The Mathematics Learning Area supports and contributes to the numeracy and literacy work of the school by setting expectations and providing feedback and support to students that is consistent with community ideals in numeracy and literacy.  Indeed, the Mathematics Learning Area assumes responsibility for creating new possibilities for students to use language to understand, develop and convey ideas and information and interact with others by assisting them to learn to read, write, listen to and talk about mathematics, and to develop the range of special symbols, vocabulary and diagrammatic representations that mathematics contributes to language. 
Mathematics plays a pivotal role in the promotion of technology generally and continues to change significantly as a result of the impact of computing technologies. 

The purpose of the outcomes articulated in the Mathematics curriculum is to enable students to be critical, creative and confident users of mathematics.  Students are encouraged to be engaged in autonomous learning processes, to think laterally, recognise individual and group opportunity and potential and be prepared to test options.  Moreover, students are continually developed to become self-motivated and confident in their approach to learning mathematics and to work individually and collaboratively.  To recognise that each person has the right to feel valued and be safe and, in this regard, understand their rights and obligations and behave responsibly are equally critical objectives.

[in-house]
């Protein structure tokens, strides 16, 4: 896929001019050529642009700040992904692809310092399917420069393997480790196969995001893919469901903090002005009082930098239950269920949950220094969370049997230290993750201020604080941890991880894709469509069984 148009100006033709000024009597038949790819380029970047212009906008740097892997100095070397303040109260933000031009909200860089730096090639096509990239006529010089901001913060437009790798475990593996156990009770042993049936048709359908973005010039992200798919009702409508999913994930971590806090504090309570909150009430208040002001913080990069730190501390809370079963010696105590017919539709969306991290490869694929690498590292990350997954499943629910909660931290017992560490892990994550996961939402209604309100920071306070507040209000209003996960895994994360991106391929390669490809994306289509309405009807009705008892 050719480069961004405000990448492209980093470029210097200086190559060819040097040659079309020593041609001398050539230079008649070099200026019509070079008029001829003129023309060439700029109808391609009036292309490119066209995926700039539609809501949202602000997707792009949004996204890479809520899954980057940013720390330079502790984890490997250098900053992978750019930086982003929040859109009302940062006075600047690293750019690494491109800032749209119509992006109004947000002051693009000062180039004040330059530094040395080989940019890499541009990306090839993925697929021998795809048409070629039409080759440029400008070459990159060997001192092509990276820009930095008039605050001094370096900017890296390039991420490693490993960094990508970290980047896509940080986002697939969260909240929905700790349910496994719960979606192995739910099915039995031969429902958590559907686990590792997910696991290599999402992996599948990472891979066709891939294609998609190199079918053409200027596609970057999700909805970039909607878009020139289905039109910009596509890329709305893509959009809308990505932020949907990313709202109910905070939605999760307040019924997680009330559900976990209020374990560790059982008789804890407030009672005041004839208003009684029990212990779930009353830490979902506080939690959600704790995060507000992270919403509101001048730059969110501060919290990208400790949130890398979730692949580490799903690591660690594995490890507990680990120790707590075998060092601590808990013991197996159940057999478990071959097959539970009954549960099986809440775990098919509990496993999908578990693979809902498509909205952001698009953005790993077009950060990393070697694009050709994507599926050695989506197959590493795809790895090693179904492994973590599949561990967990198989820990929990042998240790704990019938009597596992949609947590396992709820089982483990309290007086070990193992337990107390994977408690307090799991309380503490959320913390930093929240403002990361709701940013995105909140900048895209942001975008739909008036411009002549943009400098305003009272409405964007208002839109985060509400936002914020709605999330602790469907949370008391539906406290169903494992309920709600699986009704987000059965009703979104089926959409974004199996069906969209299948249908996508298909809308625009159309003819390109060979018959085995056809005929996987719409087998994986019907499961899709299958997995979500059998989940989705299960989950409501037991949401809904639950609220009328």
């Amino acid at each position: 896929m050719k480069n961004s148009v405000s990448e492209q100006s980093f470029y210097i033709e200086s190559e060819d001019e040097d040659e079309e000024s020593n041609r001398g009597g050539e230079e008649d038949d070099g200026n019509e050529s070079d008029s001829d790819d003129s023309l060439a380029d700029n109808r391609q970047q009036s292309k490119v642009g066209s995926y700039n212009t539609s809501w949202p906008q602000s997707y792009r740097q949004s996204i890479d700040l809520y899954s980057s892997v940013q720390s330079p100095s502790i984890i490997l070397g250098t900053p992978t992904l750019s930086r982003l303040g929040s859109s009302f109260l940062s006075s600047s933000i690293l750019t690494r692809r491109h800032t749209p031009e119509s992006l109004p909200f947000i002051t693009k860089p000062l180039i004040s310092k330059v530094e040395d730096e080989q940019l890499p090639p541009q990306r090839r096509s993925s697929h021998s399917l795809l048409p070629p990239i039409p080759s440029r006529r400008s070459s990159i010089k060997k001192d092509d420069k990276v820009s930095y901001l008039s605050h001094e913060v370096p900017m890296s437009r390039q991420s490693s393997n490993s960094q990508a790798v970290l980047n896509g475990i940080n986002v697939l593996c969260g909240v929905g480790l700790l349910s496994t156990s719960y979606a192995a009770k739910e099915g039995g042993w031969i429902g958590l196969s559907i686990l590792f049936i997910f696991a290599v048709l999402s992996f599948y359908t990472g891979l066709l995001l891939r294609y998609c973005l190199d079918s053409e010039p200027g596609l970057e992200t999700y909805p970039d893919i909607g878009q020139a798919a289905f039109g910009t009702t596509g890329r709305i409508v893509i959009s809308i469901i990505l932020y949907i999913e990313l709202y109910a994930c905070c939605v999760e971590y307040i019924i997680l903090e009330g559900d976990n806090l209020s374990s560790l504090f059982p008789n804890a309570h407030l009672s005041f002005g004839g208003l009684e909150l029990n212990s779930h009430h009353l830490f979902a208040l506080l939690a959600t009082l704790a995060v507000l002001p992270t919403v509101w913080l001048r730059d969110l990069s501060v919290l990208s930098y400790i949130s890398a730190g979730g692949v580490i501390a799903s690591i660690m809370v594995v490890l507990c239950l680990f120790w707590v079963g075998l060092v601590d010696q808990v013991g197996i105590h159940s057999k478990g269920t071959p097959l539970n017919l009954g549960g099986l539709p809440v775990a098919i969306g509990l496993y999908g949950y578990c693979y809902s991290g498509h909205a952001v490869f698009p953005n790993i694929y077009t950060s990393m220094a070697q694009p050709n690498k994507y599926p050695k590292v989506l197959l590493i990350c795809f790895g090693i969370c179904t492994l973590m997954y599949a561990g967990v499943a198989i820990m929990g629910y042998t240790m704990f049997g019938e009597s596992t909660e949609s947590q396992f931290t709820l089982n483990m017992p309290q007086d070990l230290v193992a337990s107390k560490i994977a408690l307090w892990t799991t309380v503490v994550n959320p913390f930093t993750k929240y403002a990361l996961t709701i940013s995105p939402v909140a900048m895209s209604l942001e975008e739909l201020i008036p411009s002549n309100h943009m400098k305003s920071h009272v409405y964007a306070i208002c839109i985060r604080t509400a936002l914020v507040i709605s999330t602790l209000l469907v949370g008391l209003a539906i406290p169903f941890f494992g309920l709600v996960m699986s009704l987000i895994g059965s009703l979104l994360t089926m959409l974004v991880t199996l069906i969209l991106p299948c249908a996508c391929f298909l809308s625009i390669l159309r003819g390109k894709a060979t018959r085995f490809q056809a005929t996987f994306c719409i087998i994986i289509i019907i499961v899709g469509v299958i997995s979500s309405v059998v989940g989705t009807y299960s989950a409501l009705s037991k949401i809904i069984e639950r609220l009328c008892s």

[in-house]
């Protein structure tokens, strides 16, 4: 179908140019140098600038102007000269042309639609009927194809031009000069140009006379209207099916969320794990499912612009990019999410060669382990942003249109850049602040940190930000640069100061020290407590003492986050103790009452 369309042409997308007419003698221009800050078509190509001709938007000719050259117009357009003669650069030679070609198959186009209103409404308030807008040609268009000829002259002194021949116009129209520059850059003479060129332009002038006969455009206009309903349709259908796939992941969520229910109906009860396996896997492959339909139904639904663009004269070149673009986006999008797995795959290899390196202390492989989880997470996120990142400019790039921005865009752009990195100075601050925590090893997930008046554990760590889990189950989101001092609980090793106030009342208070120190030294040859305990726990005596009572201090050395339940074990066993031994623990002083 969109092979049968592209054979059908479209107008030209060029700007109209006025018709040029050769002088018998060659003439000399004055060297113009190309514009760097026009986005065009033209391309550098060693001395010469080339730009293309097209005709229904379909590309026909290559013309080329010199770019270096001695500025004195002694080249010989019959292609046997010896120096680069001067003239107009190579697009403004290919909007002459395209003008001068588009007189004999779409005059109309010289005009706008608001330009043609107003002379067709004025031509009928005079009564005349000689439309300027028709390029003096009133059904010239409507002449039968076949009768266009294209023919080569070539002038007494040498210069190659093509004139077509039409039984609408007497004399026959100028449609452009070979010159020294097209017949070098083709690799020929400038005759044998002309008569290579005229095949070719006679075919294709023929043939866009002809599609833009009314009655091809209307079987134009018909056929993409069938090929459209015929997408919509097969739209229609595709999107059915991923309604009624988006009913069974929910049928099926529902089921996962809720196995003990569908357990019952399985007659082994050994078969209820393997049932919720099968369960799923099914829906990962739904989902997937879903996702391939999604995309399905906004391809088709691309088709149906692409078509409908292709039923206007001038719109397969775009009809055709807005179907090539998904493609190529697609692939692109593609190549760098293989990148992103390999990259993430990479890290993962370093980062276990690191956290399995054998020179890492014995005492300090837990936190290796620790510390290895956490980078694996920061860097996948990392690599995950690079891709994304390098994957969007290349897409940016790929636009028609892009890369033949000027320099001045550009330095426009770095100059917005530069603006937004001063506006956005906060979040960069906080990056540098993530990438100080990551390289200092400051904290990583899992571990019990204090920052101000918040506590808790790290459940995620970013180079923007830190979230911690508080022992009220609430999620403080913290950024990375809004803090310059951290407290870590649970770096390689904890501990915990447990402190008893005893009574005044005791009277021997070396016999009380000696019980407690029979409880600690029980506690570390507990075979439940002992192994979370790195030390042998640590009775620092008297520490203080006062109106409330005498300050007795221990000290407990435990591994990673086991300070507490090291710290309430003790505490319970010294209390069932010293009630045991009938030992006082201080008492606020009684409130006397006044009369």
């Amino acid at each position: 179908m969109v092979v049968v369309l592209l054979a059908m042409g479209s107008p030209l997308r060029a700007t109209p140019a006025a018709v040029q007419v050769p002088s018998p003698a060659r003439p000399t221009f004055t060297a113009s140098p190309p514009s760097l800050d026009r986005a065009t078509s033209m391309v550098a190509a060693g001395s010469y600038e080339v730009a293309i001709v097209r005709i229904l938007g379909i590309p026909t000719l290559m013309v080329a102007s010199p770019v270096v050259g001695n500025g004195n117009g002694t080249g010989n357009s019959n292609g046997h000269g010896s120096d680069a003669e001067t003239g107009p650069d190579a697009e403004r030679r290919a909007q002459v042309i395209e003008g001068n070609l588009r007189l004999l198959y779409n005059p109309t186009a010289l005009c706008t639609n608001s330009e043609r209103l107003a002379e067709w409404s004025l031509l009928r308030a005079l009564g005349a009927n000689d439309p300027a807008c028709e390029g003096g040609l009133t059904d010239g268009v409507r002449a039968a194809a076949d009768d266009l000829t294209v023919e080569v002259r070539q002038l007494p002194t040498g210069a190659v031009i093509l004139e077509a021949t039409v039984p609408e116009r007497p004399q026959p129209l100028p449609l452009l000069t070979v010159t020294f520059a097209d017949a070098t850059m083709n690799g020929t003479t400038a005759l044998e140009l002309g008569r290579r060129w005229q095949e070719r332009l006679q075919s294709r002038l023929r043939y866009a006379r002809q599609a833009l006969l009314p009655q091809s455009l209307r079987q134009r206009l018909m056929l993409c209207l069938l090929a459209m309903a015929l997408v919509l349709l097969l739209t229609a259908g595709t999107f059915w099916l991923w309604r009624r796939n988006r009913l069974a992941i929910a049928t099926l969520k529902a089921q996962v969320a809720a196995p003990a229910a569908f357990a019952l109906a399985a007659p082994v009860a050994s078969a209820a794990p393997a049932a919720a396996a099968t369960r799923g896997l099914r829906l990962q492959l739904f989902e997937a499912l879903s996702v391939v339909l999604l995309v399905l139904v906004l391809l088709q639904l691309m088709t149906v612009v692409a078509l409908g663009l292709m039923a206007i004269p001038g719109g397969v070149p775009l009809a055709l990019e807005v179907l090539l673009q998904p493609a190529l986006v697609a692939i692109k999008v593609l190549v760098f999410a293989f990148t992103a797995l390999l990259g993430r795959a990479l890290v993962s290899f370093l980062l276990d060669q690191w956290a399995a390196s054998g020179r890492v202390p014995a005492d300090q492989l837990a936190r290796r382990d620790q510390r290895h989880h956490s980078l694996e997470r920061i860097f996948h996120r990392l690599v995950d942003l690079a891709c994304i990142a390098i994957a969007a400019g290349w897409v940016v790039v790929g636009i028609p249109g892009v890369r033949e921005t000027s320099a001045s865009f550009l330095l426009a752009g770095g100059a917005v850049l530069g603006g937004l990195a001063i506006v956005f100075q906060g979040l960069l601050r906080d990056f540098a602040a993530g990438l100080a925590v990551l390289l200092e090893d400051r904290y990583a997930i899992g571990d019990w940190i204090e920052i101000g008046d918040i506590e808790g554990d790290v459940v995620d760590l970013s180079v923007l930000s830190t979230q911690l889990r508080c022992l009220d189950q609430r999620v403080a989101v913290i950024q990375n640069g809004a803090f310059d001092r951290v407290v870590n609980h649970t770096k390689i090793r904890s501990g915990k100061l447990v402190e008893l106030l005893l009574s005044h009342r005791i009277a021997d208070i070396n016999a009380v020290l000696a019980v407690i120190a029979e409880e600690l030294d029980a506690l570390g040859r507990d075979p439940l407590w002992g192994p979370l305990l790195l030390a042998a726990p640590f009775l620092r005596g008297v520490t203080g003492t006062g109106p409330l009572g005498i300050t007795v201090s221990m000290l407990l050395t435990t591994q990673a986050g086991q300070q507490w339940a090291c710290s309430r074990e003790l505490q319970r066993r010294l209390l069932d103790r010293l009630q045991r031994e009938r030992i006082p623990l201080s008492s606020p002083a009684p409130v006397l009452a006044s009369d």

The Mathematics Learning Area comprises very experienced staff across all learning standards and courses.   The school is most fortunate to have such a talented pool of subject matter experts.
When studying Mathematics, students learn to use the concepts of algebra, number, measurement, chance & data and space to describe and understand their social and physical world.  
Mathematics teaches students to become observant, interpret results and to draw general conclusions; all skills that are required in everyday life. The Mathematics Learning Area seeks to foster inquiring minds and enhance the students' appreciation of the many benefits of studying Mathematics.

The Mathematics Office is staffed between the hours of 7.30 am to 4.30 pm each working day for students who require additional support with homework or classwork out-of-class time.

Role of Homework in Lower School